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When It's a Guessing Game, Don't Count on Perfection

March 16, 2000|CHRIS DUFRESNE

Everyone loves a challenge, and this one's a real brack(et) breaker.

It's a good thing I'm a so-called expert, the numbers whiz said, otherwise there would be almost no chance of picking all the winners in this year's NCAA tournament.

All I need, buddy, is a crack in the door.

"If we made the presumption you were able to pick 70% of the games correctly, then you'd have one chance in 5.7 billion of choosing all the games," Kenneth Alexander, professor of mathematics at USC, said.

OK, so it wasn't going to be easy, but the odds are far worse for you novices making last-second changes to your office-pool brackets.

The number Alexander tossed out was in the one-in-eight quintillion range.

"'Or," he said, "about 27,000 times less likely than winning the lottery twice in a row."

There is a web site offering $10 million to anyone who picks all 63 winners. Turns out you have a much better chance of getting struck by lightning or seeing Dennis Rodman guest host on the 700 Club.

Nobody expects anybody to pick all the winners in an office pool, but we've been conditioned to strive for perfection: perfect game in baseball, 300 game in bowling, hole in one, the perfect wave.

I figured I could knock the odds down to 1 in 3.2 billion, easy, by heeding these significant trends:

* Since the tournament was expanded to 64 teams in 1985, no No. 16-seeded school has defeated a No. 1. The No. 2-seeded teams are 57-3 in the first round, and the No. 3s are 47-13.

* Every year since 1988, at least one 12th-seeded school has beaten a No. 5.

* Seventh-seeded schools were 0-4 last year, so watch out Louisville, Auburn, Oregon and Tulsa.

* A No. 9 defeating a No. 8 is not much of an upset, but the higher seeded teams win about 70% of the games until the Final Four.

* Make sure the slick-haired coach of your championship team has five years' experience, which excludes UCLA (University of California at LAnolin).

* Don't pick a team if it lost in the first round of its conference tournament.

* Pick a No. 1 or a No. 2 to win the national title. The only title game without at least a one or a two was 1989 (No. 3 Michigan vs. No. 3 Seton Hall).

* Don't pick the top-ranked team to win it all. Since 1983, only Duke in 1992 and UCLA in 1995 have won the title after beginning the tournament as the nation's No. 1 team.

* Don't pick a defending champion to repeat. Duke, in 1990 and '91, is the only team to do it since the UCLA dynasty.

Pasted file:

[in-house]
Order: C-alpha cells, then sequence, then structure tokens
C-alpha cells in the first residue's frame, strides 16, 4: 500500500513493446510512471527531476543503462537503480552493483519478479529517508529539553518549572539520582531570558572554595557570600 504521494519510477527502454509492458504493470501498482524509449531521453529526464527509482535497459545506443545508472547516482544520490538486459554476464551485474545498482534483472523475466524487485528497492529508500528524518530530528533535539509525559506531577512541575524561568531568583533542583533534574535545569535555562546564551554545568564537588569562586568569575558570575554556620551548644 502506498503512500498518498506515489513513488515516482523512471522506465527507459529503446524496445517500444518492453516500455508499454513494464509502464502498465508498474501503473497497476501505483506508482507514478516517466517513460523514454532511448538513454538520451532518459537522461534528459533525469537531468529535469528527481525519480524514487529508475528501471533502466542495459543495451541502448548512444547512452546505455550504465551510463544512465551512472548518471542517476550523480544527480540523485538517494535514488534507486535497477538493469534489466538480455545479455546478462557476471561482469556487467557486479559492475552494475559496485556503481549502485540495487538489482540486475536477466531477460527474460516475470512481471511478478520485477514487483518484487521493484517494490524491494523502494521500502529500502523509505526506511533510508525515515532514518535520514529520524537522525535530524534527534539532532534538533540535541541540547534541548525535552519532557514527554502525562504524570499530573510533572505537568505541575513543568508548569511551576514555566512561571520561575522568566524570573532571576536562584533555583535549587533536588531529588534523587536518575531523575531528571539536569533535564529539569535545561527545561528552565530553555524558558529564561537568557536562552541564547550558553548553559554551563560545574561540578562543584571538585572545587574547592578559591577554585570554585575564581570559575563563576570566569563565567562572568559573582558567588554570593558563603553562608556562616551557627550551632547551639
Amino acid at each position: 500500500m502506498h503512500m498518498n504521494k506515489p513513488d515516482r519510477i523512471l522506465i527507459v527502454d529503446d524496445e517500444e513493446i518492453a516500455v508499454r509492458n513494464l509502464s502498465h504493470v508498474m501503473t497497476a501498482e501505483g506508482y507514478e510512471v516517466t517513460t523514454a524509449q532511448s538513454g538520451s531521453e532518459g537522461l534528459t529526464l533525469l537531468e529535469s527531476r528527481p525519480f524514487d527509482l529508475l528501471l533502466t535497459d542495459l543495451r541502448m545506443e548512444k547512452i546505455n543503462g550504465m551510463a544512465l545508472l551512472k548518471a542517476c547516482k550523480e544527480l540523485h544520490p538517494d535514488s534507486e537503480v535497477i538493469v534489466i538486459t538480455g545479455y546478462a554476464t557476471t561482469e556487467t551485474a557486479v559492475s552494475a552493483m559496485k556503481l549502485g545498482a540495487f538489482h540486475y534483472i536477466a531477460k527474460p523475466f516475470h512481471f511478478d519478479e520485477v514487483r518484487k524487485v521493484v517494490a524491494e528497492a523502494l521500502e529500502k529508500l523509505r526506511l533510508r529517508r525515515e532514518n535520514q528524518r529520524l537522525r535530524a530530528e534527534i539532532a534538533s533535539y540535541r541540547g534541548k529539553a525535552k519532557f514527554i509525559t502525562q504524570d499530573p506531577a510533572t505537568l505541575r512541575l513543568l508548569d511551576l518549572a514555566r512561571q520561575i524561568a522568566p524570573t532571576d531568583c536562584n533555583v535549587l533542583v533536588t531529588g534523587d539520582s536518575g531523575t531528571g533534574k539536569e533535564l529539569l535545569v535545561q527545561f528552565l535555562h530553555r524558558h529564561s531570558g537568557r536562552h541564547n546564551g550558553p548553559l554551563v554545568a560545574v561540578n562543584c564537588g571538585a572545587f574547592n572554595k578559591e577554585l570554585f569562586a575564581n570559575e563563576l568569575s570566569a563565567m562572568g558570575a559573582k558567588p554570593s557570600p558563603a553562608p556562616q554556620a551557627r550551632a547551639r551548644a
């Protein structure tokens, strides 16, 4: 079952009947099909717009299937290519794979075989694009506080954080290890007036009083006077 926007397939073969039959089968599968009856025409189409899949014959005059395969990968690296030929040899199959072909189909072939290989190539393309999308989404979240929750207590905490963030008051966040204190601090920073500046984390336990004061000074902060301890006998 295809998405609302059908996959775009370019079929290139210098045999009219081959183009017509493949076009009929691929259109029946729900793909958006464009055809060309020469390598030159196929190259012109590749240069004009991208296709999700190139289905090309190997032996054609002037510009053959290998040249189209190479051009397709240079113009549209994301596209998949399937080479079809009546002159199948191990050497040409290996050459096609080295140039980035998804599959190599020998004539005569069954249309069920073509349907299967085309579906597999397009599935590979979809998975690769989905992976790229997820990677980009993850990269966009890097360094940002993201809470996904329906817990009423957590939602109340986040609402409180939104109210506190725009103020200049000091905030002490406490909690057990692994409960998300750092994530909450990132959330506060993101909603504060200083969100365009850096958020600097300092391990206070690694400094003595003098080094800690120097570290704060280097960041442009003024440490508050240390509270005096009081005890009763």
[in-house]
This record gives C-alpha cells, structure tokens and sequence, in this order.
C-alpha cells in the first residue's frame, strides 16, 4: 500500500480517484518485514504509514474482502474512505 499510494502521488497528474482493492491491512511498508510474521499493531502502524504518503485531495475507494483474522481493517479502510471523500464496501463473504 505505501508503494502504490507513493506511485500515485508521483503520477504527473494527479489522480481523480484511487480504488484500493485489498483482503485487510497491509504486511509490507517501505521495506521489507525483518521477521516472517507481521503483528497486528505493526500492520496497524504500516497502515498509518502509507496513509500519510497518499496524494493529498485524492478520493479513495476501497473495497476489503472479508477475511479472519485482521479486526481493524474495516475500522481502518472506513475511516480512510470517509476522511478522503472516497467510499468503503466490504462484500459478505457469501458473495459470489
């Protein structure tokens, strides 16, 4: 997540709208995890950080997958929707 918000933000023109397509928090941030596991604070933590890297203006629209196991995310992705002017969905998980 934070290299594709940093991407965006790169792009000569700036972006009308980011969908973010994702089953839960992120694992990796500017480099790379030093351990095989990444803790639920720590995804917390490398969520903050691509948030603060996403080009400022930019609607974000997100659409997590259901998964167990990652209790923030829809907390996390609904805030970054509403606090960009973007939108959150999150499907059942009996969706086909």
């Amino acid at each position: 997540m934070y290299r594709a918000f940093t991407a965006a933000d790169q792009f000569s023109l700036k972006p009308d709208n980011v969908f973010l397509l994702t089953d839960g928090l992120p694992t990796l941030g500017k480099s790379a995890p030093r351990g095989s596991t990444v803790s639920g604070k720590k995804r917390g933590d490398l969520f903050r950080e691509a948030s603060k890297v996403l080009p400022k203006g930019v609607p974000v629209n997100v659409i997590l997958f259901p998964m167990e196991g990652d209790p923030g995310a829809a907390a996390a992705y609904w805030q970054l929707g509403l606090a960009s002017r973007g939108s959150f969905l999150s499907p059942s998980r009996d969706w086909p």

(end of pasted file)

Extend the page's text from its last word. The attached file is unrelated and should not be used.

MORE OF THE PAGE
When in doubt, as always, guess.


First-round games:

No. 1 Arizona over No. 16 Jackson State, No. 9 Fresno State over No. 8 Wisconsin, No. 5 Texas over No. 12 Indiana State, No. 4 Louisiana State over No. 13 Southeast Missouri State, No. 11 Dayton over No. 6 Purdue, No. 3 Oklahoma over No. 14 Winthrop, No. 10 Gonzaga over No. 7 Louisville, No. 2 St. John's over No. 15 Northern Arizona.

Breakdown: Fresno State against Wisconsin is a tossup. Dayton is a hunch. The Flyers defeated Kentucky this season and Purdue looked lousy in a Big Ten tournament loss to Wisconsin. Omens? Gonzaga was No. 10 in the West last year when it knocked off Minnesota, Stanford and Florida before losing to Connecticut.

Second round: Arizona over Fresno State, LSU over Texas, Oklahoma over Dayton, St. John's over Gonzaga.

Breakdown: The Arizona win won't soothe relations between Lute Olson and Jerry Tarkanian. Neither team has much of a bench, but Lute's Lugs are tougher than Teflon. Oklahoma is too strong for Dayton. I'd feel more comfortable about St. John's if the NCAA weren't hovering like a television news chopper over Erick Barkley.

Regional semifinals at Albuquerque: LSU over Arizona, St. John's over Oklahoma.

Breakdown: Arizona runs out of players and has to suit up one of Olson's grandchildren. Barkley has "Leave Me Alone" stamped on his forehead, which distracts defenders in St. John's win.

Regional final: St. John's over Oklahoma. Barkley gets fouled with the game on the line but announces he's going to take another "leave of absence." He is coaxed to the free-throw line during a TV timeout by Coach Mike Jarvis, who reminds Barkley that part of the $6 billion CBS paid for the tournament includes free watches for the players.


First-round games: No. 1 Michigan State over No. 16 Valparaiso, No. 8 Utah over No. 9 Saint Louis, No. 12 St. Bonaventure over No. 5 Kentucky, No. 4 Syracuse over No. 13 Samford, No. 6 UCLA over No. 11 Ball State, No. 3 Maryland over No. 14 Iona, No. 10 Creighton over No. 7 Auburn, No. 2 Iowa State over No. 15 Central Connecticut State.

Breakdown: I'm giving Utah a win because of its coach, Rick Majerus. Kentucky could be ripe for an upset in the wake of guard Desmond Allison's suspension. Like most of you, I've never doubted UCLA's inner resolve. Creighton knocked Louisville out in the first round last year, is playing its best ball and has the three-point shooters to make this go the Bluejays' way.

Second-round: Michigan State over Utah, Syracuse over St. Bonaventure, Maryland over UCLA, Iowa State over Creighton.

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